Qi wireless charging goes mainstream
Qi has entered mainstream consumer adoption and quickly solidified its position as market leader. With new Qi installations in airports, public venues, office buildings, restaurants, hotels and cars, the installed base of Qi-enabled wireless charging spots has increased to more than 30 countries and one million locations.
Qi’s success is due to our 200-plus member companies that are fueling exciting innovation of the Qi standard, building unique Qi products and developing Qi-based business services. Our members are driving the accelerated adoption of wireless charging by consumers and businesses around the globe.
With more than 65 Qi-compatible mobile phone models and more than 500 different Qi products, the deployed base and industry commitment to the Qi standard has expanded to 50 million devices, allowing users to experience the utility and convenience of wireless charging and related services.
Take a look at the different places Qi can be found:
- Facebook, Google, Texas Instruments, Verizon and other notable companies have deployed Qi chargers in corporate meeting rooms.
- Described as the most sustainable office building in the world, Deloitte’s state-of-the-art building in Amsterdam, The Netherlands, has all of its office desks outfitted with Qi wireless chargers from ZENS.
- Nine McDonalds restaurants in Hannover, Germany, recently installed Qi chargers in its tables. McDonalds representative David Ehmann said, “We are happy to provide this innovative technology for our guests with noticeable benefit and free of charge.”
- Toronto’s Kanga Café installed Qi wireless charging in its tables, so patrons can enjoy Australian cuisine while charging without an outlet. Also in Toronto, coffee shops across the city have adopted Qi, including Balzacs, Coffee Bar Inc., Sense Appeal and Thor.
- Technologically-advanced Kitchen 67, based in Michigan, also distinguishes itself with Qi. “Qi brings more business into the restaurant. It’s been a big part of the overall success of Kitchen 67 with the overall technology integration into the entertainment aspect of the guest experience,” said a Kitchen 67 representative.
- Kube Systems recently unveiled a universal charging system featuring Qi, the PowerKube. It later announced a business agreement with Marriott International, Inc., to deliver a premium charging solution that meets the technology needs of guests for its Marriott Hotels brand.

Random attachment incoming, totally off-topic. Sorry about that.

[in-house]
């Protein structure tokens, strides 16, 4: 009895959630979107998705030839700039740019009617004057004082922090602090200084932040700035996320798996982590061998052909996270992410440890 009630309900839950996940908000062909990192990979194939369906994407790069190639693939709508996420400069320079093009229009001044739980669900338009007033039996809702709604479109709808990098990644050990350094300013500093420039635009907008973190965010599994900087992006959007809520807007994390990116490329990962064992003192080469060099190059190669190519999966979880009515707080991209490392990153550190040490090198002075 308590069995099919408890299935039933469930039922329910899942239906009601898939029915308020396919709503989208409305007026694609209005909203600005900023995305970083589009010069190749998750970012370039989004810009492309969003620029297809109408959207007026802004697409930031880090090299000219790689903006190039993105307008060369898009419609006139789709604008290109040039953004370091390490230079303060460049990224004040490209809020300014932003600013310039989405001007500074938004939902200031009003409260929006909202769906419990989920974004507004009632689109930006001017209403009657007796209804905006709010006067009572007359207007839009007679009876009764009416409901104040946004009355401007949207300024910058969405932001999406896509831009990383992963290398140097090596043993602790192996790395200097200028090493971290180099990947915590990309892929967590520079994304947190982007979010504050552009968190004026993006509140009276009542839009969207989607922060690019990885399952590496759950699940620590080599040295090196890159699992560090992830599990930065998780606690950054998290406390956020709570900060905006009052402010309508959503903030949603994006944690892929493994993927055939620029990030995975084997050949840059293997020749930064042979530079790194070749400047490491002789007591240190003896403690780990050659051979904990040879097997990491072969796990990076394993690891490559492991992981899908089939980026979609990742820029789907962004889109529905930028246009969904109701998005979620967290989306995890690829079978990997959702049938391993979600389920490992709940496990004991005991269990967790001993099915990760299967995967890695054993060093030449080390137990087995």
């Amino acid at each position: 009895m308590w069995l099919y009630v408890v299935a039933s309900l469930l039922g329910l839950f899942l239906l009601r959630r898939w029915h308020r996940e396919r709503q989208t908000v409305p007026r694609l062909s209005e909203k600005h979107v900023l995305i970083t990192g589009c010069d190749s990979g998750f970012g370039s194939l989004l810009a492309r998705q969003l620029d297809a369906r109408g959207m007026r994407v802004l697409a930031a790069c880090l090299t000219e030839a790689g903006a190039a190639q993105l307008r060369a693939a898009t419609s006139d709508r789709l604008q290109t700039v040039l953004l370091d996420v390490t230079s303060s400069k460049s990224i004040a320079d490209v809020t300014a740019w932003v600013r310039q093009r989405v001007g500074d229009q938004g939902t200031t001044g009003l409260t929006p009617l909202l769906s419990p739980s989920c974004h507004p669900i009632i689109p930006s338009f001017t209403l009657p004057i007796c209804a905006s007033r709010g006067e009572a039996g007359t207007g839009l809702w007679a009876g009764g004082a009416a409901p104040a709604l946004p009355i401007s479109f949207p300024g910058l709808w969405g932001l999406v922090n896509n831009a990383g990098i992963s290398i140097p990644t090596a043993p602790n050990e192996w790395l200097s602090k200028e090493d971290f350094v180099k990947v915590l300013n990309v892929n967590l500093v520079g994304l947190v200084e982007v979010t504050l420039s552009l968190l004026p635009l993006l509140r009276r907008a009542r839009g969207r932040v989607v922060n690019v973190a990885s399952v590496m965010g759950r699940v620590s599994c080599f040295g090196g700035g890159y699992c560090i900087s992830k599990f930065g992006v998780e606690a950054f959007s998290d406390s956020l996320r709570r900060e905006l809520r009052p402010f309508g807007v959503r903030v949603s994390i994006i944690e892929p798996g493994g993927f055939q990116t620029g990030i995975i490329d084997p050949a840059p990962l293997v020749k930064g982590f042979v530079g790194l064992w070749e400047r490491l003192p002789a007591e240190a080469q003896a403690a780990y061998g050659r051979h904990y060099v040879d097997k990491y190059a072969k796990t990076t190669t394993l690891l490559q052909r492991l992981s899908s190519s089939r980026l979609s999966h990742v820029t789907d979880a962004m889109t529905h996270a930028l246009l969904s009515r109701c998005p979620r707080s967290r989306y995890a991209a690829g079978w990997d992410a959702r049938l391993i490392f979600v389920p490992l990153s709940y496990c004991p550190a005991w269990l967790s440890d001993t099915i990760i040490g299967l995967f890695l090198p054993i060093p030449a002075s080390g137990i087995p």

- Verizon has deployed 800 Qi-enabled charging spots at major airports around the U.S. (Also see USA Today’s post about the Verizon charging spots)
- Haier has installed Qi charging locations in the Beijing Capital International Airport in Beijing, China, with an additional 75 locations planned for deployment in various locations within the next year.
- In Japan, DoCoMo has planted countless Qi chargers in airports and train stations throughout the country.
- Qi has been installed throughout the Clerkenwell design district in London; at France’s Roland Garros stadium (home to the French Open); and is currently being installed in major stadiums and venues in the U.S.
- Qi chargers are offered in various models of Toyota, Honda, Chrysler, General Motors, Lexus and SsangYong vehicles. If your car has wireless charging, it’s Qi ready.
- After a three-year study, the German auto consortium CE4A has recommended Qi for in-car wireless charging in Audi, BMW, Mercedes Benz, Porsche and Volkswagen.
PowerbyProxi's resonant and inductive evaluation kit
PowerbyProxi announced the availability of an evaluation kit for transmitters and receivers that work in bioth resonant and inductive mode.
The evaluation kit is compatible with all existing Qi products, receivers as well as transmitters.